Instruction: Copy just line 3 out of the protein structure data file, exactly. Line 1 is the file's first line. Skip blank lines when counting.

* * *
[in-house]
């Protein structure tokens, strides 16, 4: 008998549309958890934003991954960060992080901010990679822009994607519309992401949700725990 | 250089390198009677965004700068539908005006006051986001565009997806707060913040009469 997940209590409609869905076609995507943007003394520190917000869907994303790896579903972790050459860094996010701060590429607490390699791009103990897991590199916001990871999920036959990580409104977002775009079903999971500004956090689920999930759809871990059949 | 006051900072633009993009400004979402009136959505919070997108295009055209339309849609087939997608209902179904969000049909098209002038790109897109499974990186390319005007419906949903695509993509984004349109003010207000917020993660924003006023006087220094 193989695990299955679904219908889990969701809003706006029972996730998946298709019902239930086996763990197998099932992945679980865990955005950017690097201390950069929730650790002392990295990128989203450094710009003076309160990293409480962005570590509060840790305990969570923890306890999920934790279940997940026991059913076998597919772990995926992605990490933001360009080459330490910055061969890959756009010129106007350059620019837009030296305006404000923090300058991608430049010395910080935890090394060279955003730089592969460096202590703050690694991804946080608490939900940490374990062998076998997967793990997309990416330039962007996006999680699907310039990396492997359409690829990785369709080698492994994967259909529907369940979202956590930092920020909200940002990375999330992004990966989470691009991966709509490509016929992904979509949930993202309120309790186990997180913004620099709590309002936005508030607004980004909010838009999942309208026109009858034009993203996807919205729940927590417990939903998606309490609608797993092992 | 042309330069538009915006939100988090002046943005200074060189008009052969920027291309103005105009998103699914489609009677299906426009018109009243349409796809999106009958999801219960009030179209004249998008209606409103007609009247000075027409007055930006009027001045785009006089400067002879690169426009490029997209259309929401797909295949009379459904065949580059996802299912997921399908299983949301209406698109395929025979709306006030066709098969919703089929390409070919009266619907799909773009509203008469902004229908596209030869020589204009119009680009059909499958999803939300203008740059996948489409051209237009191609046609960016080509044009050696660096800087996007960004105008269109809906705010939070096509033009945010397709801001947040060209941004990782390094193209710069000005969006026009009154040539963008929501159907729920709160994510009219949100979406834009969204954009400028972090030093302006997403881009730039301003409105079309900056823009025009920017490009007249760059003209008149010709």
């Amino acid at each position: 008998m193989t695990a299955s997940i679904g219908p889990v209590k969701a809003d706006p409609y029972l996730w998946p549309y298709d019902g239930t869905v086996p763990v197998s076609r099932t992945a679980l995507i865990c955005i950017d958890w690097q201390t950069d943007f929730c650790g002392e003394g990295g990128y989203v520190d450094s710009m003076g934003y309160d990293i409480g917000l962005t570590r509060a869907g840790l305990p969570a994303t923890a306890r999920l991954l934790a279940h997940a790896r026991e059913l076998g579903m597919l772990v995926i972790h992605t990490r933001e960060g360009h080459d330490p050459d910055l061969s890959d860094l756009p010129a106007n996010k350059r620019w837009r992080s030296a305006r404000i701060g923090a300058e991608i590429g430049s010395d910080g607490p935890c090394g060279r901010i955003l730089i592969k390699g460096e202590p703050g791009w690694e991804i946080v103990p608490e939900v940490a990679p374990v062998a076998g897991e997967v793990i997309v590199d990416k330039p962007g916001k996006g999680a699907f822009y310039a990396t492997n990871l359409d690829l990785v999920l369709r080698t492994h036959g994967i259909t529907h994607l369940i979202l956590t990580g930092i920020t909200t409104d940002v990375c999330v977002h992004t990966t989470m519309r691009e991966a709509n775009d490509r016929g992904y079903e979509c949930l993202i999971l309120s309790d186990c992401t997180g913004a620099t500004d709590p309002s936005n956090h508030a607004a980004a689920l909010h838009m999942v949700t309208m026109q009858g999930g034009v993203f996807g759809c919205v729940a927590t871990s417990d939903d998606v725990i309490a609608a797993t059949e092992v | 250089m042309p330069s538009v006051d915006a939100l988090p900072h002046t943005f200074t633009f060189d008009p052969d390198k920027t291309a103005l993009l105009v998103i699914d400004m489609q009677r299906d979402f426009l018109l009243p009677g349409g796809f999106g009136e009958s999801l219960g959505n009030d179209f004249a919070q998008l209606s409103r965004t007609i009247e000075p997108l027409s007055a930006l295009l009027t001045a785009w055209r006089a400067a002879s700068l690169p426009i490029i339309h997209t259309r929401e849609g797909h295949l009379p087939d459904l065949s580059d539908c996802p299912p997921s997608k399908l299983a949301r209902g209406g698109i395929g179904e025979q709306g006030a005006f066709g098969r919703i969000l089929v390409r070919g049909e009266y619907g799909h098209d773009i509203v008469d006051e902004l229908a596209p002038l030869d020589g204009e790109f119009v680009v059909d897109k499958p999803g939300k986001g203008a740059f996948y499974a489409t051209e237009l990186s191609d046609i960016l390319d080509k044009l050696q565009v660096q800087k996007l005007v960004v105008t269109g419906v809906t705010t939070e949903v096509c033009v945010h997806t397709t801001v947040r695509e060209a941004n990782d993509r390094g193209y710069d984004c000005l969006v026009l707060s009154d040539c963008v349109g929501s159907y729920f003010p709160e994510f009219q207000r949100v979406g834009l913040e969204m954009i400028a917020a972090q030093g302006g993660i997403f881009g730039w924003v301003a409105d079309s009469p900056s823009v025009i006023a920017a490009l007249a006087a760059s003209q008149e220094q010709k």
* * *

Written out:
């Amino acid at each position: 008998m193989t695990a299955s997940i679904g219908p889990v209590k969701a809003d706006p409609y029972l996730w998946p549309y298709d019902g239930t869905v086996p763990v197998s076609r099932t992945a679980l995507i865990c955005i950017d958890w690097q201390t950069d943007f929730c650790g002392e003394g990295g990128y989203v520190d450094s710009m003076g934003y309160d990293i409480g917000l962005t570590r509060a869907g840790l305990p969570a994303t923890a306890r999920l991954l934790a279940h997940a790896r026991e059913l076998g579903m597919l772990v995926i972790h992605t990490r933001e960060g360009h080459d330490p050459d910055l061969s890959d860094l756009p010129a106007n996010k350059r620019w837009r992080s030296a305006r404000i701060g923090a300058e991608i590429g430049s010395d910080g607490p935890c090394g060279r901010i955003l730089i592969k390699g460096e202590p703050g791009w690694e991804i946080v103990p608490e939900v940490a990679p374990v062998a076998g897991e997967v793990i997309v590199d990416k330039p962007g916001k996006g999680a699907f822009y310039a990396t492997n990871l359409d690829l990785v999920l369709r080698t492994h036959g994967i259909t529907h994607l369940i979202l956590t990580g930092i920020t909200t409104d940002v990375c999330v977002h992004t990966t989470m519309r691009e991966a709509n775009d490509r016929g992904y079903e979509c949930l993202i999971l309120s309790d186990c992401t997180g913004a620099t500004d709590p309002s936005n956090h508030a607004a980004a689920l909010h838009m999942v949700t309208m026109q009858g999930g034009v993203f996807g759809c919205v729940a927590t871990s417990d939903d998606v725990i309490a609608a797993t059949e092992v | 250089m042309p330069s538009v006051d915006a939100l988090p900072h002046t943005f200074t633009f060189d008009p052969d390198k920027t291309a103005l993009l105009v998103i699914d400004m489609q009677r299906d979402f426009l018109l009243p009677g349409g796809f999106g009136e009958s999801l219960g959505n009030d179209f004249a919070q998008l209606s409103r965004t007609i009247e000075p997108l027409s007055a930006l295009l009027t001045a785009w055209r006089a400067a002879s700068l690169p426009i490029i339309h997209t259309r929401e849609g797909h295949l009379p087939d459904l065949s580059d539908c996802p299912p997921s997608k399908l299983a949301r209902g209406g698109i395929g179904e025979q709306g006030a005006f066709g098969r919703i969000l089929v390409r070919g049909e009266y619907g799909h098209d773009i509203v008469d006051e902004l229908a596209p002038l030869d020589g204009e790109f119009v680009v059909d897109k499958p999803g939300k986001g203008a740059f996948y499974a489409t051209e237009l990186s191609d046609i960016l390319d080509k044009l050696q565009v660096q800087k996007l005007v960004v105008t269109g419906v809906t705010t939070e949903v096509c033009v945010h997806t397709t801001v947040r695509e060209a941004n990782d993509r390094g193209y710069d984004c000005l969006v026009l707060s009154d040539c963008v349109g929501s159907y729920f003010p709160e994510f009219q207000r949100v979406g834009l913040e969204m954009i400028a917020a972090q030093g302006g993660i997403f881009g730039w924003v301003a409105d079309s009469p900056s823009v025009i006023a920017a490009l007249a006087a760059s003209q008149e220094q010709k």